Monday, August 17, 2015

How to Adjust IT Management to Embrace Agility

Agile sees the world through the lens of changes.

Agile sees the world through the lens of change and put emphasis on three “I”s Interaction, Incrementalism, and Improvement. It is not only the methodology for software development which largely resides in the stochastic or empirical domain, but a philosophy and a set of principles to run IT and business as a whole.  The correct level of management control needs to be in place - essentially governance, reporting and change management" From IT management structure perspective, does your PMO live in the Agile world as well? Where does the PMO sit when the management model moves away from control and change management toward influence and prioritization?

PMOs move from a "controlling / governance / reporting" role to a "predominantly governing / facilitating" role. The term PMO is more aligned with Waterfall Methodology and it doesn't mean you shouldn't call yourself as PMO in Agile organization. PMO defines the services/software methodology, enhances the Agile maturity of the teams, defines metrics and governs software development life cycle. There are a few flavors. PMOs should provide "bespoke" tools for agile environments-something tailored to be fit for purpose for your project. Bespoke means something built for a specific customer, that nobody else uses. The main alternative is "off the shelf." Dependency management is a great way of managing deliverables in an agile world where most people think plans aren't required because we're "agile." Change control is also a great management tool, even if it is light touch to suit agile practices. User stories can be vague and mean different things to different stakeholders.

Multifunctionality of PMO: Agile is a mindset. The change in mindset means that you regard this as a strength rather than a weakness; it helps IT managers not to make decisions too early. Often, organizations get traps in, "decided to be agile without fully understanding what it means" - If you are not going to be agile, you might need a traditional PMO. Just don't call it being agile. If you are going to be agile, then everybody needs to learn what it means. Establishing and maintaining a strategic project office, as an advisory committee to the CxO, will help facilitate and maintain the corporate Agile transformation to a new level of efficiency, productivity, quality and commitment to excellence. PMO is more to do with the IT program/portfolio delivery. This provides overall direction, control, and transparency in the delivery of various projects. Whilst the agile methodology allows for quicker sprints of activity/development being carried out across multiple different projects. There is a desire to try and give a high-level senior view of progress and delivery milestones beyond the sprint cycles. There is also the personal program element of conflicting resources, cost. The following functions may be considered for initial implementation:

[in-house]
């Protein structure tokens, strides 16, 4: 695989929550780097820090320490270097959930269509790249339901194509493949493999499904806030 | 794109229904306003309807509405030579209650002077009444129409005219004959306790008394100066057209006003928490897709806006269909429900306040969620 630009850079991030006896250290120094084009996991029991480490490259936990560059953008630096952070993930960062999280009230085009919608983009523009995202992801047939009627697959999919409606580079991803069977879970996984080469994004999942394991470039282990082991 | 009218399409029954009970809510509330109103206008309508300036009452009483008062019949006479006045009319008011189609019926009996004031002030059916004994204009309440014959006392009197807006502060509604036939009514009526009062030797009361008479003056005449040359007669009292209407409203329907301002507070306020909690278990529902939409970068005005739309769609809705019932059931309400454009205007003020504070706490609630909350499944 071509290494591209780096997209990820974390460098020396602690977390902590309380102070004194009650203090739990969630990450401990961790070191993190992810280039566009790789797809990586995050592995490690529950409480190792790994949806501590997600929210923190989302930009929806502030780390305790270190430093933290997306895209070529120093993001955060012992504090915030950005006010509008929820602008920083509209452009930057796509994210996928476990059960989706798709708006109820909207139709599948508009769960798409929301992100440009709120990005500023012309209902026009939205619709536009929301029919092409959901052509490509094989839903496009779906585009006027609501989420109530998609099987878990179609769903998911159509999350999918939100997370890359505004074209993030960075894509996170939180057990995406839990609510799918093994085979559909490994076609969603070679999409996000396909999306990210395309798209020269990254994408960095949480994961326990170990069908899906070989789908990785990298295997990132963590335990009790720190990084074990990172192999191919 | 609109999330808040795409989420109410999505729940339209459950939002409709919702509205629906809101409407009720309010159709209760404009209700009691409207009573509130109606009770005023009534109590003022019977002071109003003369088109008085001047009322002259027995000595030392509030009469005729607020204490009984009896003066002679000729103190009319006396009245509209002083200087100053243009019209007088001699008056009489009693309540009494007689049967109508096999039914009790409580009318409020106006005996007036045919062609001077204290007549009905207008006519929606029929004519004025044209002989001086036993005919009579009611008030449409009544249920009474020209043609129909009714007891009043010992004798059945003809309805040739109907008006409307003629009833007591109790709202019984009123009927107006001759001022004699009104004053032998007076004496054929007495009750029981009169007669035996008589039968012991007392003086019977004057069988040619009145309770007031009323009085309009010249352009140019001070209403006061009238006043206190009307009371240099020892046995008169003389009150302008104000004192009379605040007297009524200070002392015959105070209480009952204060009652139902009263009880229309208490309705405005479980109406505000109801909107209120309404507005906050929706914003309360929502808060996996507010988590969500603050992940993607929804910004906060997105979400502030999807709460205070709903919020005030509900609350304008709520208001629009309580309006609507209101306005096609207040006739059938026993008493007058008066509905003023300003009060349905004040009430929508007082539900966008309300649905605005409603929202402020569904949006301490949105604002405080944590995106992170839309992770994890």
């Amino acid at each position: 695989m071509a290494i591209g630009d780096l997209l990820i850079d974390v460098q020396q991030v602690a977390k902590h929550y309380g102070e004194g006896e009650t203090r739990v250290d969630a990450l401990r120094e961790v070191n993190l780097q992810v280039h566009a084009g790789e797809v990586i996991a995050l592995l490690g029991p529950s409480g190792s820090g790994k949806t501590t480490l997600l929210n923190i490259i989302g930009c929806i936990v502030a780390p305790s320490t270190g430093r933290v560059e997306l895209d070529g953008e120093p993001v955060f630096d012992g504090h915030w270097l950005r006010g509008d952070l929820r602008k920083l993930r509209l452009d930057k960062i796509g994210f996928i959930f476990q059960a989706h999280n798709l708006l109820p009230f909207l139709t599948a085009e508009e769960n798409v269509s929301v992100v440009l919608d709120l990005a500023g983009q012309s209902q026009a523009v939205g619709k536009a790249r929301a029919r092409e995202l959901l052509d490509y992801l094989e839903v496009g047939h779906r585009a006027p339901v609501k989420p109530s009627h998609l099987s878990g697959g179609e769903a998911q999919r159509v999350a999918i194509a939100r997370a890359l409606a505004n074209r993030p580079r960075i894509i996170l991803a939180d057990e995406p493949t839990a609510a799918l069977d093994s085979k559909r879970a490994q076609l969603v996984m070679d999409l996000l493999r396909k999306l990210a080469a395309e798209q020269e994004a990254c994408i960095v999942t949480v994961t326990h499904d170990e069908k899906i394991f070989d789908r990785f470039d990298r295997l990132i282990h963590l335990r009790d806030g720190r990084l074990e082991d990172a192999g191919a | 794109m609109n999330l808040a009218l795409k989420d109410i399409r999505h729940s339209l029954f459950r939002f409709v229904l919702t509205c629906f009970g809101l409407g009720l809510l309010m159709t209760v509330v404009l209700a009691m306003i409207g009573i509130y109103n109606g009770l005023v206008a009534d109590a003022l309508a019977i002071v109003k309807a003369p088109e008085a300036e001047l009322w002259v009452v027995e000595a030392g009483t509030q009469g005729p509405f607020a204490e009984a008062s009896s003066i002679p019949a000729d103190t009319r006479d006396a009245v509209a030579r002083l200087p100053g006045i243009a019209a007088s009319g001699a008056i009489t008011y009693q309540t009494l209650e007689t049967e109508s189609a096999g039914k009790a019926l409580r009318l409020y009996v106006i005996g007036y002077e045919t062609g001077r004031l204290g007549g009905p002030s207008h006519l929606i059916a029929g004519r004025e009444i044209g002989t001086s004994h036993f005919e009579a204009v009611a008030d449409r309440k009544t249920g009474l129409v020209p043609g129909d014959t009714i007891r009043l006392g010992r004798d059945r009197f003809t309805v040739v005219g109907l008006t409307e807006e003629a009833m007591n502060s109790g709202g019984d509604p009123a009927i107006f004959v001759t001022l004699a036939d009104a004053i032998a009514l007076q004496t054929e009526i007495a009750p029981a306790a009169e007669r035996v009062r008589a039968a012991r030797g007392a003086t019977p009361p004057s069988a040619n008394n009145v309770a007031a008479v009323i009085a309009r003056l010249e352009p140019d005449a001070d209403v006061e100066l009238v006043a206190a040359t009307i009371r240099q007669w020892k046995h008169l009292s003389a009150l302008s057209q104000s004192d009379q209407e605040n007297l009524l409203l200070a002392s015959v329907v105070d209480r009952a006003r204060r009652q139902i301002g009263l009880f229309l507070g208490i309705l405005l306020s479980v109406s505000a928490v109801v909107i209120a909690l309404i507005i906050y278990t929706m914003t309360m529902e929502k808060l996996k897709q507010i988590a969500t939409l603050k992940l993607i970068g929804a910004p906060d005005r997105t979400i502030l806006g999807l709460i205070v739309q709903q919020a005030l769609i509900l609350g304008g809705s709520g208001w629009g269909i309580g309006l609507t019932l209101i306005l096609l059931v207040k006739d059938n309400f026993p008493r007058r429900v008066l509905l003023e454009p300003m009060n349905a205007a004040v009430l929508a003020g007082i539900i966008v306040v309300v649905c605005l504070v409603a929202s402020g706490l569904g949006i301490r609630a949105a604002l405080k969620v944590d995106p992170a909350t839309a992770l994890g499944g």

-Report overall and individual project status, issues and risks to upper management
-Advise senior management on strategic project initiatives
-Provide coordination between projects, eliminate silos and ensure effective communication
-Provide mentoring, coaching and training in project management and methodologies
- Allocate resources between projects
- Implement and manage Best Practices and Lessons Learned databases to ensure the effectiveness of the program

PMO needs to adapt to the velocity and continuous delivery mode of Agile.The typical PMO may need to go through a transformation from a group supporting the PM and Project Executives to control the development and delivery process, to one supporting the whole delivery team to deliver through self-organizing and working transparently. Agile development is characterized by frequent rapid delivery of useable software by self-organizing teams with regular adaptation to change. Working software is the principal measure of progress; and increased throughput (velocity) by reduction of bottlenecks, is the primary measure of efficiency. Such methods are not very conducive to authoritarian control by the standard PMO model. Currently, many PMOs believe that Agile is a blip on the process radar that will someday go away. Agile isn’t going anywhere, mainly because customers love frequent deliveries. PMOs need to understand the Agile methods being used in their company and manage strategic processes and decisions accordingly. Somebody’s got to be the agility leader; the successful PMO will be the one that understands the difference between a project schedule and an Agile roadmap, osmotic communication, and minimal documentation vs. maximum invisible documentation.

The PMO functions, regardless of the models are almost all challenged when dealing with an Agile project. However, there is still a role to play on quite a number of these functions. The PMO should be there to ensure the correct level of management control is in place. Essentially governance, reporting and change management. Processes should be developed to suit the agile environment and help inform decisions, not hamper delivery with process and documentation.


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